Immunity is the body’s ability to destroy foreign materials and pathogens in order to prevent further infection. The first line of defence in a human body against pathogens is through barriers such as the skin, mucus layers, and saliva. This is known as innate immunity. The second line of defence is through phagocytes; this is again produced by innate immunity. The third line of defence is through adaptive immunity.
Active immunity and passive immunity are two types of adaptive immunity. A prominent difference between active and passive immunity is that active immunity is developed due to the production of antibodies in one’s own body, while passive immunity is developed by antibodies that are produced outside and then introduced into the body. In this article, let us look at more differences between active and passive immunity.
Active Immunity and Passive Immunity- Differences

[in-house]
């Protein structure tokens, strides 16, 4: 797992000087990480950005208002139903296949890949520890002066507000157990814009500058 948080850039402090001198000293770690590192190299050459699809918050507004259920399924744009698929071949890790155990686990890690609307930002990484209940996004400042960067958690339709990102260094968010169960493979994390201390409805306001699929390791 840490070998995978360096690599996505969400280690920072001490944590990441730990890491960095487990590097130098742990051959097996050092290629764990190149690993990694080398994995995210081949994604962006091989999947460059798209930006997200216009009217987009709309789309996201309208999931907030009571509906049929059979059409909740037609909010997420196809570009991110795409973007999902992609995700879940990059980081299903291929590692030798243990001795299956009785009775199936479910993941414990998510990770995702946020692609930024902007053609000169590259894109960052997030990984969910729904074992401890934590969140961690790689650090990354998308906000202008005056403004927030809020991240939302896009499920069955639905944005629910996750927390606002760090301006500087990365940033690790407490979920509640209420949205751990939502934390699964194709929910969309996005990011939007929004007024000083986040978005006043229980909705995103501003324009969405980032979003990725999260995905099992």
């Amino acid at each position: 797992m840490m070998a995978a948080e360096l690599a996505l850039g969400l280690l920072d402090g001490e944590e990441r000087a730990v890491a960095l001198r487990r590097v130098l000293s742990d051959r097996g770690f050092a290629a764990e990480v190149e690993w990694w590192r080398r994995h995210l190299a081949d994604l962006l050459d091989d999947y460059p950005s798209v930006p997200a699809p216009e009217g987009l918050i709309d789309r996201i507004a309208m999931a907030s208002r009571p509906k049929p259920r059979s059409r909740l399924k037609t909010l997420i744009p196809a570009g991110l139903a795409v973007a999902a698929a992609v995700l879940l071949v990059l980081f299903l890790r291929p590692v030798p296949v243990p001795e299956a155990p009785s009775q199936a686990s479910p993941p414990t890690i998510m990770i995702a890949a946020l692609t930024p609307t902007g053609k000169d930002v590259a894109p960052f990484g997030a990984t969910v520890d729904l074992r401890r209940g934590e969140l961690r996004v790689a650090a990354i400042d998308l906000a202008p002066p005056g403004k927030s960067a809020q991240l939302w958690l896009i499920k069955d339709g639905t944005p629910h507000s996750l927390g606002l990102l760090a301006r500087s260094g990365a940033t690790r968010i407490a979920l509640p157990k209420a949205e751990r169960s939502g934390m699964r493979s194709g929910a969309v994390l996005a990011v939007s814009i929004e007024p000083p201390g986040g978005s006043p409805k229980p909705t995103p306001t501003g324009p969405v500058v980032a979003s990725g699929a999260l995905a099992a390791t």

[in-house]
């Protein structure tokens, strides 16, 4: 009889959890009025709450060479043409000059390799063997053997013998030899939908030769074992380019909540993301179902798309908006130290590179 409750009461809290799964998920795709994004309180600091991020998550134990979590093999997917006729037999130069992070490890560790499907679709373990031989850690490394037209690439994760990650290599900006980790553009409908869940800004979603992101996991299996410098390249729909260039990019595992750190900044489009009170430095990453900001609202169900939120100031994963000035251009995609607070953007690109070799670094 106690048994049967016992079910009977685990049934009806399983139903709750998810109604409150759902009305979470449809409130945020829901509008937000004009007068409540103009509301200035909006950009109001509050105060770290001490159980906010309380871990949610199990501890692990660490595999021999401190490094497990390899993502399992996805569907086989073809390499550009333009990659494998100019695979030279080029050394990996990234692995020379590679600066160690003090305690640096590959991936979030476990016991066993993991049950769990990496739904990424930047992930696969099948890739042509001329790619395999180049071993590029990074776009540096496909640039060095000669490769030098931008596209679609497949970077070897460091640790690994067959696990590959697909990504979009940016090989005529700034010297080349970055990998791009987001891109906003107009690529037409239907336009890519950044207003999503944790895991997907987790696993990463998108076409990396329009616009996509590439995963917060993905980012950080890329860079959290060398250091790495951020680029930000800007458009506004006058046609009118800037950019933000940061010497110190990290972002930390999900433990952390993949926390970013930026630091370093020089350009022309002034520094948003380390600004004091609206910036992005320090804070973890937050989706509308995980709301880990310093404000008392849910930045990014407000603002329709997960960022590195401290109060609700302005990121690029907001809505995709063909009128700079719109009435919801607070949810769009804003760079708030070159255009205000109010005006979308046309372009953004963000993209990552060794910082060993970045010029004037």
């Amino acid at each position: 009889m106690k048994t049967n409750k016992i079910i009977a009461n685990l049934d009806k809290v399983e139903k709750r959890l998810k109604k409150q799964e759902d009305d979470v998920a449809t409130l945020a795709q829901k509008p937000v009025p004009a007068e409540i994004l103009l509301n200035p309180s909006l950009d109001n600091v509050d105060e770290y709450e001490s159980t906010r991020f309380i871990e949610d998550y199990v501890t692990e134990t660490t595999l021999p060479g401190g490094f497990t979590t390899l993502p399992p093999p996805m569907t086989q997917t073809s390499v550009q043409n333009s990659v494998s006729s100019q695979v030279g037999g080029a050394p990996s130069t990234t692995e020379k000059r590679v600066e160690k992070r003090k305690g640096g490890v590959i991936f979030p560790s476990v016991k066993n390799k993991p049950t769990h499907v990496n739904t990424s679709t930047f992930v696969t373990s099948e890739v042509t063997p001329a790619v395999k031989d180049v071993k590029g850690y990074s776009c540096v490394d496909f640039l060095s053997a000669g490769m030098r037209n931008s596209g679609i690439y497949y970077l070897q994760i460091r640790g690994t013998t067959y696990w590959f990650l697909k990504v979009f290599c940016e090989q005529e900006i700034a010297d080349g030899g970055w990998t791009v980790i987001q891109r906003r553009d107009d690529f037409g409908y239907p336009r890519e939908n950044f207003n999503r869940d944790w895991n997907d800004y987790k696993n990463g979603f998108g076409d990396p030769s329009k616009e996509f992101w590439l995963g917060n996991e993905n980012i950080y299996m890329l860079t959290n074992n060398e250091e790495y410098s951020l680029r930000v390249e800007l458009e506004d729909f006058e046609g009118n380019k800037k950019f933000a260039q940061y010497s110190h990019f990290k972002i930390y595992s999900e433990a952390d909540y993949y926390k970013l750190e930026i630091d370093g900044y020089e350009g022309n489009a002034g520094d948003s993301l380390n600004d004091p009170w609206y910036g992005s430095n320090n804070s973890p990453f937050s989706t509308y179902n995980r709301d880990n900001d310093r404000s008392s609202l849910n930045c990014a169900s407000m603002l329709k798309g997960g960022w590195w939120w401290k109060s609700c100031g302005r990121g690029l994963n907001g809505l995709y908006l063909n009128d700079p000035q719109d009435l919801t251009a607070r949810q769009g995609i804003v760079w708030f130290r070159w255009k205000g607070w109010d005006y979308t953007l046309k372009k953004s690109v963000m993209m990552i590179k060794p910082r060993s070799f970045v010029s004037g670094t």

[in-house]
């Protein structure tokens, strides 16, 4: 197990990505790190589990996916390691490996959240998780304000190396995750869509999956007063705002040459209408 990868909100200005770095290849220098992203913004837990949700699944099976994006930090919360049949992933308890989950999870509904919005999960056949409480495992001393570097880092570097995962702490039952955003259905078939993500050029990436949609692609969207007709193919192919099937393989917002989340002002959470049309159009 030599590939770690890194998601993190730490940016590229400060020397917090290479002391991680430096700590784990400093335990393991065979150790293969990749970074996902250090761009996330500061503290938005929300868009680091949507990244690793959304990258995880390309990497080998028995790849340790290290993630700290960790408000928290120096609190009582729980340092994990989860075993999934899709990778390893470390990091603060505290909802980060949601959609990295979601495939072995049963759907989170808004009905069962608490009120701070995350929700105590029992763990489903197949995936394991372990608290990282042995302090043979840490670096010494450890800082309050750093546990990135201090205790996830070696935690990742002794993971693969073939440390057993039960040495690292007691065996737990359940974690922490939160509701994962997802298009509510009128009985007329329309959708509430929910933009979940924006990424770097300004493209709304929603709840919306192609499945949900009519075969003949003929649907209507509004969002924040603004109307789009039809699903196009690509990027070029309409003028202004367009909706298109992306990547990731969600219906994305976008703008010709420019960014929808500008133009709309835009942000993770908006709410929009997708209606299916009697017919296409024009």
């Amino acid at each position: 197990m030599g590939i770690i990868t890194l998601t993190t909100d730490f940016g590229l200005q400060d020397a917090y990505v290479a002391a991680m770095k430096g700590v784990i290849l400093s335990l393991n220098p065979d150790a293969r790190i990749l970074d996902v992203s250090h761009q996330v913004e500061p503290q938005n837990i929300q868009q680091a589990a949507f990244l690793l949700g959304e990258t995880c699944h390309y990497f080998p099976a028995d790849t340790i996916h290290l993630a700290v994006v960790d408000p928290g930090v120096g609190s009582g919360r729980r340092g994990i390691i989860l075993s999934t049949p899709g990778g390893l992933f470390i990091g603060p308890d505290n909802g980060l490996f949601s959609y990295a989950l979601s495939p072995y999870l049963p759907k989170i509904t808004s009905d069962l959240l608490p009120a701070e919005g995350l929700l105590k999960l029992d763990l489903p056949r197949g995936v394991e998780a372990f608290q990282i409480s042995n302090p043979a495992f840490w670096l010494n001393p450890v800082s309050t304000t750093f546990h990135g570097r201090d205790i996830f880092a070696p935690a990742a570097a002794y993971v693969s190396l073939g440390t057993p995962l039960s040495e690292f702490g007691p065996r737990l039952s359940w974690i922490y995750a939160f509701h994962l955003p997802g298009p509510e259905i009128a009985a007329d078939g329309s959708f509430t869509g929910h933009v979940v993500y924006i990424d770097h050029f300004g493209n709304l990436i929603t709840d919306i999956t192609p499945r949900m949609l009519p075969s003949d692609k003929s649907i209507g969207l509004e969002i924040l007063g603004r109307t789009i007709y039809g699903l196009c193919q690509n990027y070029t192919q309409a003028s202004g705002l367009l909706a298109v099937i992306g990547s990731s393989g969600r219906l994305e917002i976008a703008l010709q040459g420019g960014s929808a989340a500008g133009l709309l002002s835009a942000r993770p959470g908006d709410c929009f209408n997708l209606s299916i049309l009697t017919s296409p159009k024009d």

|Active Immunity||Passive Immunity|
|Active immunity is usually permanent – it is produced by the antibodies of the host in response to direct contact of an antigen||Passive immunity lasts only for a few weeks or months. It is produced by the introduction of antibodies from outside to the host|
|It produces an immunological memory||It does not produce immunological memory|
|When the antigens enter the body, antibodies and other specialised lymphocytes are produced||Antibodies are introduced from an external source. For instance, a mother introduces antibodies to a fetus through the placenta and to an infant via mother’s milk.|
|There are no side-effects||It may cause reactions|
|Immunity does not occur immediately||Immunity develops immediately|
- Active immunity is attained by exposure to a pathogen. This leads to the production of antibodies in the body. The antigens present on the surface of the pathogens act as markers that bind to the antibodies.
- Passive immunity is acquired when antibodies are introduced into the body from an external source (usually through vaccines) . It provides a quick response to the infection.
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